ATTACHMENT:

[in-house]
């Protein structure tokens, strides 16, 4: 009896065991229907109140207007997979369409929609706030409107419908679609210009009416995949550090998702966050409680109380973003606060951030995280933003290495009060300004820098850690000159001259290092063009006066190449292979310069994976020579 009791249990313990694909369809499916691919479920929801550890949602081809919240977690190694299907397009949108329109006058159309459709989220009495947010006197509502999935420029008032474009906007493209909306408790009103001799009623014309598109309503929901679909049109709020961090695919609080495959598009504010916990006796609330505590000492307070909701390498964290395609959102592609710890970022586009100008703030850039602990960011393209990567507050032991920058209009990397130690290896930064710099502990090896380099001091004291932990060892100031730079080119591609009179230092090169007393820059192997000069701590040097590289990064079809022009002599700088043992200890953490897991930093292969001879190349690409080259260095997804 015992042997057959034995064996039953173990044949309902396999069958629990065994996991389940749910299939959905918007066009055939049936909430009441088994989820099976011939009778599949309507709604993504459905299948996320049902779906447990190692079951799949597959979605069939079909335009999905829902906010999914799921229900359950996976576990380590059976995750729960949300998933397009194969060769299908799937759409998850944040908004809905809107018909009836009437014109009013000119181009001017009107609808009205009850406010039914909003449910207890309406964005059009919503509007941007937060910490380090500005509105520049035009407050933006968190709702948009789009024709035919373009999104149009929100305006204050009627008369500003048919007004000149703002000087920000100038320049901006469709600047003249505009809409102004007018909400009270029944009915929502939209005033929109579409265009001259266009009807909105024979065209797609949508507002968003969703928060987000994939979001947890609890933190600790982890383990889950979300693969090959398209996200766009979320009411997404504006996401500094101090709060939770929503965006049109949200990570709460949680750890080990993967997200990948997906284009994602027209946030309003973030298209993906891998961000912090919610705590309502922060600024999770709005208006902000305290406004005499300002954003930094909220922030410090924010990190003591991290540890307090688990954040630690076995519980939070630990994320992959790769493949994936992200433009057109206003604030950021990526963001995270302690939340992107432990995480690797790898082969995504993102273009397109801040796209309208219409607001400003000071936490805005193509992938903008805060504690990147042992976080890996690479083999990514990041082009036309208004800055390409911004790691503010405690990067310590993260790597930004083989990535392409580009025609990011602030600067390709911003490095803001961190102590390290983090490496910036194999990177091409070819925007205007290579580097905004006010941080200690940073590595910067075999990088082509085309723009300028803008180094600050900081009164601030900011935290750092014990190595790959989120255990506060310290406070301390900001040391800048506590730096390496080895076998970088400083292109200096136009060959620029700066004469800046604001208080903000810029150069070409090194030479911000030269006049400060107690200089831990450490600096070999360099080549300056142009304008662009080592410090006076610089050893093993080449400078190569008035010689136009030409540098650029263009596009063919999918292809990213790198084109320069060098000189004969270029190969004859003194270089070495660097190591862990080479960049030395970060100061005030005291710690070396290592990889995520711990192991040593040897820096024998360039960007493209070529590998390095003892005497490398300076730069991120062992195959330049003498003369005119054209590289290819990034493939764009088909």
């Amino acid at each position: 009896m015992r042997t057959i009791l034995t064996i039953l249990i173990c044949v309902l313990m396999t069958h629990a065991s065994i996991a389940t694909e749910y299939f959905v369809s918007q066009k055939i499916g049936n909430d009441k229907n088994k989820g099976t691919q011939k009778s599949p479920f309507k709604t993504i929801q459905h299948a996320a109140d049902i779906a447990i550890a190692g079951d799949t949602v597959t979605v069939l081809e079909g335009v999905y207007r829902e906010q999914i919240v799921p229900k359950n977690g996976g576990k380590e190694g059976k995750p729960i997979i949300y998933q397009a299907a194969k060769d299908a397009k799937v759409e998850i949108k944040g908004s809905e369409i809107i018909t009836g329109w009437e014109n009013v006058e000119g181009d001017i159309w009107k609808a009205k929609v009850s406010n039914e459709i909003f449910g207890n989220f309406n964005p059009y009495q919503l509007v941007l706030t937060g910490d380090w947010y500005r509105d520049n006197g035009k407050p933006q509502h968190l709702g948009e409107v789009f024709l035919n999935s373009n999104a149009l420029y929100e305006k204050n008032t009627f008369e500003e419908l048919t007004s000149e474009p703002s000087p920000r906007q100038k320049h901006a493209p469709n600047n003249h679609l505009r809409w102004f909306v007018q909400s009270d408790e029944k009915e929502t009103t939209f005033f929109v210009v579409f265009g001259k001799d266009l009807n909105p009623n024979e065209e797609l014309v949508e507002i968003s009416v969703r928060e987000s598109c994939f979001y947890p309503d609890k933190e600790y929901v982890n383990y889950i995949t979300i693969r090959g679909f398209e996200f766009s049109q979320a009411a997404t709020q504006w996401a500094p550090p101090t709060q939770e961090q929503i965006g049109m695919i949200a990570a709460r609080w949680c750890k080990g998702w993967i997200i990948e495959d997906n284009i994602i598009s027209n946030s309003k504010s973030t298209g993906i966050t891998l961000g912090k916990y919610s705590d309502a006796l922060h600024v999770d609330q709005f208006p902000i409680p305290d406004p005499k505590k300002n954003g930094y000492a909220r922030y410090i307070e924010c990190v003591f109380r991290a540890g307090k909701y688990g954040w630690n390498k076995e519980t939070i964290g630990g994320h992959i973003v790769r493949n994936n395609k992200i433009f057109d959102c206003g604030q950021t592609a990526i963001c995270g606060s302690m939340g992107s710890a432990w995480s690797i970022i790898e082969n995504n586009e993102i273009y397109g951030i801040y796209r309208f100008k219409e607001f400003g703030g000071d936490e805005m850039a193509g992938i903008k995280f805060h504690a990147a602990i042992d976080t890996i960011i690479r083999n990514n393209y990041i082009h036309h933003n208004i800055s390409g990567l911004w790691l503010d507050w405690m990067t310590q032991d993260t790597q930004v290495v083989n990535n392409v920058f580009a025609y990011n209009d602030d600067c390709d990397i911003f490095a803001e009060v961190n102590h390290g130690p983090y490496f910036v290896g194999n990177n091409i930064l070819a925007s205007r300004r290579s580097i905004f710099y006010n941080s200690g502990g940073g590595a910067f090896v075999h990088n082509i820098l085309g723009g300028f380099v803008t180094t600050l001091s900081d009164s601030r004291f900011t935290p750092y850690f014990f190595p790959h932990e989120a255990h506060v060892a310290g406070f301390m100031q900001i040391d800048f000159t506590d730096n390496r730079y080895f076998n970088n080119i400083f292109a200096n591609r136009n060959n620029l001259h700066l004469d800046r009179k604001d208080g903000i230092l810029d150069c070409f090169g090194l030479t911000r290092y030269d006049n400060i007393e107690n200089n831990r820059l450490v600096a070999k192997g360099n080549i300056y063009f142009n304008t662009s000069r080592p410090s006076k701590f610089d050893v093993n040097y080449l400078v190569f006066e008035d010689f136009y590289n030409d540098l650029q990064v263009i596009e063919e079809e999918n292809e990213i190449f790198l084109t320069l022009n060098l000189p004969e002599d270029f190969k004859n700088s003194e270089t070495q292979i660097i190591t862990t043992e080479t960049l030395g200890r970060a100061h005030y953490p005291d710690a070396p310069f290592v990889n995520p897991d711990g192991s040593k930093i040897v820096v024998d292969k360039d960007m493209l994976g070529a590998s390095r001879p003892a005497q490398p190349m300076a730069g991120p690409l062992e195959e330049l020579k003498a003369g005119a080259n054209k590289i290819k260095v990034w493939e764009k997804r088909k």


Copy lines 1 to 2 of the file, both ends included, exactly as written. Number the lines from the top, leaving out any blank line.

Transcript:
[in-house]
């Protein structure tokens, strides 16, 4: 009896065991229907109140207007997979369409929609706030409107419908679609210009009416995949550090998702966050409680109380973003606060951030995280933003290495009060300004820098850690000159001259290092063009006066190449292979310069994976020579 009791249990313990694909369809499916691919479920929801550890949602081809919240977690190694299907397009949108329109006058159309459709989220009495947010006197509502999935420029008032474009906007493209909306408790009103001799009623014309598109309503929901679909049109709020961090695919609080495959598009504010916990006796609330505590000492307070909701390498964290395609959102592609710890970022586009100008703030850039602990960011393209990567507050032991920058209009990397130690290896930064710099502990090896380099001091004291932990060892100031730079080119591609009179230092090169007393820059192997000069701590040097590289990064079809022009002599700088043992200890953490897991930093292969001879190349690409080259260095997804 015992042997057959034995064996039953173990044949309902396999069958629990065994996991389940749910299939959905918007066009055939049936909430009441088994989820099976011939009778599949309507709604993504459905299948996320049902779906447990190692079951799949597959979605069939079909335009999905829902906010999914799921229900359950996976576990380590059976995750729960949300998933397009194969060769299908799937759409998850944040908004809905809107018909009836009437014109009013000119181009001017009107609808009205009850406010039914909003449910207890309406964005059009919503509007941007937060910490380090500005509105520049035009407050933006968190709702948009789009024709035919373009999104149009929100305006204050009627008369500003048919007004000149703002000087920000100038320049901006469709600047003249505009809409102004007018909400009270029944009915929502939209005033929109579409265009001259266009009807909105024979065209797609949508507002968003969703928060987000994939979001947890609890933190600790982890383990889950979300693969090959398209996200766009979320009411997404504006996401500094101090709060939770929503965006049109949200990570709460949680750890080990993967997200990948997906284009994602027209946030309003973030298209993906891998961000912090919610705590309502922060600024999770709005208006902000305290406004005499300002954003930094909220922030410090924010990190003591991290540890307090688990954040630690076995519980939070630990994320992959790769493949994936992200433009057109206003604030950021990526963001995270302690939340992107432990995480690797790898082969995504993102273009397109801040796209309208219409607001400003000071936490805005193509992938903008805060504690990147042992976080890996690479083999990514990041082009036309208004800055390409911004790691503010405690990067310590993260790597930004083989990535392409580009025609990011602030600067390709911003490095803001961190102590390290983090490496910036194999990177091409070819925007205007290579580097905004006010941080200690940073590595910067075999990088082509085309723009300028803008180094600050900081009164601030900011935290750092014990190595790959989120255990506060310290406070301390900001040391800048506590730096390496080895076998970088400083292109200096136009060959620029700066004469800046604001208080903000810029150069070409090194030479911000030269006049400060107690200089831990450490600096070999360099080549300056142009304008662009080592410090006076610089050893093993080449400078190569008035010689136009030409540098650029263009596009063919999918292809990213790198084109320069060098000189004969270029190969004859003194270089070495660097190591862990080479960049030395970060100061005030005291710690070396290592990889995520711990192991040593040897820096024998360039960007493209070529590998390095003892005497490398300076730069991120062992195959330049003498003369005119054209590289290819990034493939764009088909």